by A. Benjamin Mannes, MA, CPP, CESP
On its surface, the job of those specializing safety & security should be a simple one; to keep bad things from happening by securing an environment from accidental and/or intentional incidents that may cause injury, loss or even death. However, when you add in the challenges of convenience, throughput, culture and compliance, the issue gets amazingly complicated. School security is, and continues to be, a layered subject centered on continuous philosophical debate, and as a result it has fallen victim to countless myths and misconceptions pertaining to its level of complexity, its potential solutions, and its overall purpose in keeping our students and staff members safe in our educational institutions.
Here are several of those myths, debunked.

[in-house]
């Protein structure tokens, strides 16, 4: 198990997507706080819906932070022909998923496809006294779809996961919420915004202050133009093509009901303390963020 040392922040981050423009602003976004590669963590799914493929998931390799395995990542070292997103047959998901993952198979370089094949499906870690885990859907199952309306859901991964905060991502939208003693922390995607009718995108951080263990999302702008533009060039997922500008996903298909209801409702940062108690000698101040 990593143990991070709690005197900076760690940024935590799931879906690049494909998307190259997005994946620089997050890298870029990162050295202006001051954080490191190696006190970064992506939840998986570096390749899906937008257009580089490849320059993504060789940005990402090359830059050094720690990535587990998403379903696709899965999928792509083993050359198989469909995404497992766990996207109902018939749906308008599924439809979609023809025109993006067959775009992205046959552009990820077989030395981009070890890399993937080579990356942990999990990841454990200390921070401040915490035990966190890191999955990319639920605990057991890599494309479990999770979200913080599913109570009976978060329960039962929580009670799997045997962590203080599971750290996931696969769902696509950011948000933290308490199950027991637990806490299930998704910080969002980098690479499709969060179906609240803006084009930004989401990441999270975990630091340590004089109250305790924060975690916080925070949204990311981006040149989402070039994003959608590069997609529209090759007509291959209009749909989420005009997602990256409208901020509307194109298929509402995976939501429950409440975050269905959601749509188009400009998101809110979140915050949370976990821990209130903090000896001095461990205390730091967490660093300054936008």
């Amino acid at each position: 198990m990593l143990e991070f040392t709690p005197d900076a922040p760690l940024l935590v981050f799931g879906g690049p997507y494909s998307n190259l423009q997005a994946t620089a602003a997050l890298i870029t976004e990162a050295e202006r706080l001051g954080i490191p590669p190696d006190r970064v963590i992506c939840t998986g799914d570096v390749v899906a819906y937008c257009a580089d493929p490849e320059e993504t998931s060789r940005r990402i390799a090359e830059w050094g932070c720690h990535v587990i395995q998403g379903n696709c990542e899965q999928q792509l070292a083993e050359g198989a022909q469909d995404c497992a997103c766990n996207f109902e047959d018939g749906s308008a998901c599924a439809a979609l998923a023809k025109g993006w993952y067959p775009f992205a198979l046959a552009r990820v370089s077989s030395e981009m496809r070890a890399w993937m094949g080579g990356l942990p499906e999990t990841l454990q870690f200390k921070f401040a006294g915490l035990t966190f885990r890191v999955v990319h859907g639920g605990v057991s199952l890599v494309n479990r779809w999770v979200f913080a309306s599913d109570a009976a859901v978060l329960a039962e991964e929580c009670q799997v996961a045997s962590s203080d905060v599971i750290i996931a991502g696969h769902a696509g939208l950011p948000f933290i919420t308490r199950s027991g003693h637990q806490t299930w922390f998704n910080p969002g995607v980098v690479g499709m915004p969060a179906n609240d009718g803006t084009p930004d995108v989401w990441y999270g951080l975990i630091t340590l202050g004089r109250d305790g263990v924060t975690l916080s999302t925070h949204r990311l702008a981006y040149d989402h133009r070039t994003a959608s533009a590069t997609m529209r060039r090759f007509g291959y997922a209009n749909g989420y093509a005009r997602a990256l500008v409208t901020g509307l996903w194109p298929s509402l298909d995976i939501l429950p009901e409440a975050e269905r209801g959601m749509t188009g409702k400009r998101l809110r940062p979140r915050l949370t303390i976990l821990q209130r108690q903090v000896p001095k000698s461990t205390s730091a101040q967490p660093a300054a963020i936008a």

Myth: “My school does not need added security; it’s safe”
In a perfect world, the need for school security (or building security of any kind) would not exist because it would not be needed. Sadly, that is not the case, and therefore it is almost impossible to justify the far-too-common “it won’t happen here” mentality. As we have seen in the last few years alone, these horrific incidents to not discriminate in terms of school size, location, or even grade level. Professional security protocols should be viewed as a regular, primary focal point in school district or collegiate infrastructure, ranging from regular threat assessments and building audits to allocations of funding that include up-to-date security maintenance. The issue boils down to the inevitable need for preemptive planning, and this pertains to schools of all types. A lack of change will only doom us into repeating a vicious cycle of tragedy.